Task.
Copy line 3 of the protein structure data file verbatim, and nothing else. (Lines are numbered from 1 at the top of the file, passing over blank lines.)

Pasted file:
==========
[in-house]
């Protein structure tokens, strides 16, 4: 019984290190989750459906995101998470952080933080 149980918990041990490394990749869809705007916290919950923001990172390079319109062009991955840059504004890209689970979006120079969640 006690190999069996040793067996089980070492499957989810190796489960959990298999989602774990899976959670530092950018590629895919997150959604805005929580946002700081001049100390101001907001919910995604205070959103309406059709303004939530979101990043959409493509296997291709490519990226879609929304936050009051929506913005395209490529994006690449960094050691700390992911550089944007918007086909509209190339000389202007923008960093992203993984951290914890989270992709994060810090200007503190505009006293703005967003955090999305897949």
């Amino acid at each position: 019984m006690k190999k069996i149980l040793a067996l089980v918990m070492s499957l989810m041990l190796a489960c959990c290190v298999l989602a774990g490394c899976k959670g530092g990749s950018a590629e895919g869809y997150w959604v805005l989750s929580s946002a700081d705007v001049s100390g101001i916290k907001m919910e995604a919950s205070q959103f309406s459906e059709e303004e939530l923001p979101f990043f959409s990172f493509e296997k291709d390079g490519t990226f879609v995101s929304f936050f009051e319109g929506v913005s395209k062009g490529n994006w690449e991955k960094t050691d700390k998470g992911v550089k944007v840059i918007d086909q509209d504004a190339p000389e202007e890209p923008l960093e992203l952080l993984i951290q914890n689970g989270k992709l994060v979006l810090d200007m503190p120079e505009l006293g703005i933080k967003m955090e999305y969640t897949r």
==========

């Amino acid at each position: 019984m006690k190999k069996i149980l040793a067996l089980v918990m070492s499957l989810m041990l190796a489960c959990c290190v298999l989602a774990g490394c899976k959670g530092g990749s950018a590629e895919g869809y997150w959604v805005l989750s929580s946002a700081d705007v001049s100390g101001i916290k907001m919910e995604a919950s205070q959103f309406s459906e059709e303004e939530l923001p979101f990043f959409s990172f493509e296997k291709d390079g490519t990226f879609v995101s929304f936050f009051e319109g929506v913005s395209k062009g490529n994006w690449e991955k960094t050691d700390k998470g992911v550089k944007v840059i918007d086909q509209d504004a190339p000389e202007e890209p923008l960093e992203l952080l993984i951290q914890n689970g989270k992709l994060v979006l810090d200007m503190p120079e505009l006293g703005i933080k967003m955090e999305y969640t897949r």